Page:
Representing your country should be the pinnacle of your career. This alongside major championships should be what you train for, play for and win for. However, in golf, neither of these achievements are recognised with the same respect.
Today, winning the gold medal in the Rio de Janerio 2016 Olympics does not match, nor even come close, to the rewards that a major champion or even many regular tour winners receive. With the Olympic Champion only receiving 46 world ranking points, it’s no surprise to see such a lethargic reaction from players concerned about the FedEx Cup, Race to Dubai and Ryder Cup. Ultimately, competing for a gold medal does not have the rewards to compensate for the risk of going to Rio.
Some disagree with this assessment. One editor found four reasons why you’re an idiot for not supporting the Olympics, a position that ruffled a few feathers amongst the CLICKON purists. That being said the fact still remains, the Olympics are woefully underwhelming for golfers.
@PGATOUR embarrassing for the olympics and for golf.
— Jerry Mcmennamin (@JMcmennamin1) August 11, 2016
7 players out of the top 20 in the world will not compete
- Jason Day, Australia (No.1)
- DJ, United States (No.2)
- Spieth, United States (No. 3)
- Rory, Northern Ireland (No. 4)
- Adam Scott, Australia (No. 8)
It’s no coincidence that these golfers share the same perspective. They didn’t become champions by ignoring career goals in favour of frivolous tournament play.
One-fifth of the men’s Olympic golf field (11 out 60) have never played in a major championship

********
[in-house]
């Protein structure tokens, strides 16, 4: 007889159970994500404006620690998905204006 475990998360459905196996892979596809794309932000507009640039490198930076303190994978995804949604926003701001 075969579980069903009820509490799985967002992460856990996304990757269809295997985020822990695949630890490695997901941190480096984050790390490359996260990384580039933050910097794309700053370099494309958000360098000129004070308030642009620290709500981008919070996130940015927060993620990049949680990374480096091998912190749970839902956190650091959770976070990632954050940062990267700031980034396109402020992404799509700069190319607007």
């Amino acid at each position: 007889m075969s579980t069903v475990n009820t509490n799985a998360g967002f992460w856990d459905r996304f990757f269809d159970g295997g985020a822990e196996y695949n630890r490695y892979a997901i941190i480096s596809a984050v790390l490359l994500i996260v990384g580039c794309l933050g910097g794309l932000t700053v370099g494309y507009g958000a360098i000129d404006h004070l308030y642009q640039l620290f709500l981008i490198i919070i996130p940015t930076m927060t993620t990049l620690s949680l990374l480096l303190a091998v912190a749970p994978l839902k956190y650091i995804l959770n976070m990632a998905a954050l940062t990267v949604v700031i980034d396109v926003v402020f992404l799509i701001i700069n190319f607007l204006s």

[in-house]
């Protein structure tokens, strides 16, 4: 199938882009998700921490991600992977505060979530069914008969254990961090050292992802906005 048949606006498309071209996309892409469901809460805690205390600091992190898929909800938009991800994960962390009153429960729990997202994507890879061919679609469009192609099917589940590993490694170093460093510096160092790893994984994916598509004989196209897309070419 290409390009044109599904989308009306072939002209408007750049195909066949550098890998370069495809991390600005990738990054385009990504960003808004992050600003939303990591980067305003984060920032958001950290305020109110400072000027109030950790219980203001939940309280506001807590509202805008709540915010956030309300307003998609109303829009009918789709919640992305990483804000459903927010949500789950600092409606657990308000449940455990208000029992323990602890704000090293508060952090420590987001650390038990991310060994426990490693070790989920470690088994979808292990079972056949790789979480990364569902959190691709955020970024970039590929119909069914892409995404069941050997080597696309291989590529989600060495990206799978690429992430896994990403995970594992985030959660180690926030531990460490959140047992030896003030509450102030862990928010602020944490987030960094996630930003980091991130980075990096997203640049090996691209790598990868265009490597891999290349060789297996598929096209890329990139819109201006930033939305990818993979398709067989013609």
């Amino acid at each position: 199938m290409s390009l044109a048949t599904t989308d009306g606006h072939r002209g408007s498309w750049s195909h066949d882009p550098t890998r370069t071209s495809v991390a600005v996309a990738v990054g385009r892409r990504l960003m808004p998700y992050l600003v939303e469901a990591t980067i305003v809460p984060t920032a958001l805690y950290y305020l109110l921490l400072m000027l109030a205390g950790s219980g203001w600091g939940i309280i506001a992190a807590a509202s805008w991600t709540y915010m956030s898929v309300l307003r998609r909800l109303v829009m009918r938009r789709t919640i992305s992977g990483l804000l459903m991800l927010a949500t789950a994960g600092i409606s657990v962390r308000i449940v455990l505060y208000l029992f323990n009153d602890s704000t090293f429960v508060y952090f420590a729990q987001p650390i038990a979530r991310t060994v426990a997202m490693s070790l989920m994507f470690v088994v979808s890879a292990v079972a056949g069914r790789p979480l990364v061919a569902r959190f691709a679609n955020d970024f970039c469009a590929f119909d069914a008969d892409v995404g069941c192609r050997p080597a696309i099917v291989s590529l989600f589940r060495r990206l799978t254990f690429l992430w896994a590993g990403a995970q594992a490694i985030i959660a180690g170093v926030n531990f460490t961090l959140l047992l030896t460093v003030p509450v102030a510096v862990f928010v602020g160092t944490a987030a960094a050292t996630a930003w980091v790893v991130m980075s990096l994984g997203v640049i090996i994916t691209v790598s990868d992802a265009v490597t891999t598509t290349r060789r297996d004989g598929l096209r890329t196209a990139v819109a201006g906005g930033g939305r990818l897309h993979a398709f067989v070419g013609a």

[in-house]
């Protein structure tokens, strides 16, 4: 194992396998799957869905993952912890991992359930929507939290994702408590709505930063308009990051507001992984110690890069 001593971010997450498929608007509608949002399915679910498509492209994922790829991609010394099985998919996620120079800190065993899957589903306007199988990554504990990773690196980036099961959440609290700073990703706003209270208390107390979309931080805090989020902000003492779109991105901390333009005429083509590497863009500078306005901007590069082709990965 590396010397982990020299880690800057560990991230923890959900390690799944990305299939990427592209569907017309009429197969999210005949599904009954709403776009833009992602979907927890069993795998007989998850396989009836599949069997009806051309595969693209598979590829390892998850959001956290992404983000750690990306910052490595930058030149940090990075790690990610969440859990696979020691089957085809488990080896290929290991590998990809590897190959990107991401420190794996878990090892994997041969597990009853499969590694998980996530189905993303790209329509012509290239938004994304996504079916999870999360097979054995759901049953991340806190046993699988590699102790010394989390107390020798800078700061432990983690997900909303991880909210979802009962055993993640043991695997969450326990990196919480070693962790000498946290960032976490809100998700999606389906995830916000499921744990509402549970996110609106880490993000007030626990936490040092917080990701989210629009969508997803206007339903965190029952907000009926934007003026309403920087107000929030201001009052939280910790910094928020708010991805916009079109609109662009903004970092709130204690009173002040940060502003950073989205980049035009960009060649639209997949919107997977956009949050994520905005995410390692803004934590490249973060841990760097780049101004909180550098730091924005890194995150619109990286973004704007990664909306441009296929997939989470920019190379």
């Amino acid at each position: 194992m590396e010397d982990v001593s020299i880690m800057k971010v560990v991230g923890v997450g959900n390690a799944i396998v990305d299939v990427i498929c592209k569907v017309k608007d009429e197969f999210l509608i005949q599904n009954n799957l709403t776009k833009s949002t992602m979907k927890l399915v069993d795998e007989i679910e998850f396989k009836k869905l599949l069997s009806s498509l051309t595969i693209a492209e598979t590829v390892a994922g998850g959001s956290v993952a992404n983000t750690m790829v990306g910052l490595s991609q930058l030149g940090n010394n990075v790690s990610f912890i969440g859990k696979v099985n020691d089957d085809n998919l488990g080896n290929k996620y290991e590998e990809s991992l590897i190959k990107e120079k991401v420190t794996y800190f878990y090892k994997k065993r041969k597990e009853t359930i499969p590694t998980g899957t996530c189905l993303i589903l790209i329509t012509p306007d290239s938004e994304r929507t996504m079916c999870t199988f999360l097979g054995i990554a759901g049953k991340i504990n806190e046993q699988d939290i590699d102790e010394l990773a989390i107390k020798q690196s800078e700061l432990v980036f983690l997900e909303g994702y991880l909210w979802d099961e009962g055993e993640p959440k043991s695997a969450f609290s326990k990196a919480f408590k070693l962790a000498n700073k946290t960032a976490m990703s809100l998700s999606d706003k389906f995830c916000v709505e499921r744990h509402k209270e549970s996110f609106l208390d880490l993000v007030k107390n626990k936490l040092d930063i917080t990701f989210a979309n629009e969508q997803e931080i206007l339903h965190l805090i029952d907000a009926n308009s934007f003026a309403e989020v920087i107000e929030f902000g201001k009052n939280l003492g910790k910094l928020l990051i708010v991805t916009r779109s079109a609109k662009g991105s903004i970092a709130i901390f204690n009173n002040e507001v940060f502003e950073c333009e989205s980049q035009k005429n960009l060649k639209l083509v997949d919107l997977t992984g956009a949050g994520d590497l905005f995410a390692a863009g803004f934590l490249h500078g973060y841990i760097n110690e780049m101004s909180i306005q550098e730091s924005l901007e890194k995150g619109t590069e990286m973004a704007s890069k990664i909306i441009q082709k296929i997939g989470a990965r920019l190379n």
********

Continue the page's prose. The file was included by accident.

Can you guess who these two are? That’s Brazil’s Adilson da Dilva (288th in the world) and Bangladesh’s Siddikur Rahman (318th in the world). Wow! Look how the Olympics has attracted household names at the top of their sport…hmm.
We’re all about the underdogs.https://t.co/PPMTa4puSp
— SkratchTV (@skratchTV) August 11, 2016
The Travelers Championship is worth more points than the Olympics
— SkratchTV (@skratchTV) August 8, 2016
Russell Knox, the winner at the Travelers Championship last week, earned 50 points for his triumph. That’s 6 more than the eventual gold medalist at Rio. Are you starting to see why many players can’t justify competing? Just because we assume winning a gold is an amazing achievement does not mean professionals, who have a duty to their careers, feel the same way.
Here are a few recent tournament winners that have earned more than 46 ranking points:
- Jhonattan Vegas, RBC Canadian Open (46 points).
- Sergio Garcia, The AT&T Byron Nelson (48 points).
- Danny Willett, Omega Dubai Desert Classic (48 points).
- Branden Grace, RBC Heritage (52 points).
- Charl Schwartzel, The Valspar Championship (52 points).
- Jordan Spieth, The Dean & Deluca Inv (58 points).
A major champion will get their hands on 100 world ranking points
Jason Day won the Players Championship back in May this year and collected 80 ranking points. Just look at the points on offer at WGC events; they range between 68 and 76! What would it take for the majority of players to consider a gold medal in that category or even at the top of it?
Looking at it plainly, an Olympic gold medal is worth 46 points. This is around the tour average for winning an event. So realistically, winning the Olympics is just about worth winning a PGA Tour tournament. It’s not even close to touching a WGC, ‘non’ major, or a major itself. Those who withdrew did their math.
It’s ludicrous that we expect golfers to take the Olympics seriously. The Majors are huge, the WGC events are huge, the Nelson, Palmer and Nicklaus are all ‘big’, not to mention a score of other tournaments, so where do we draw the line?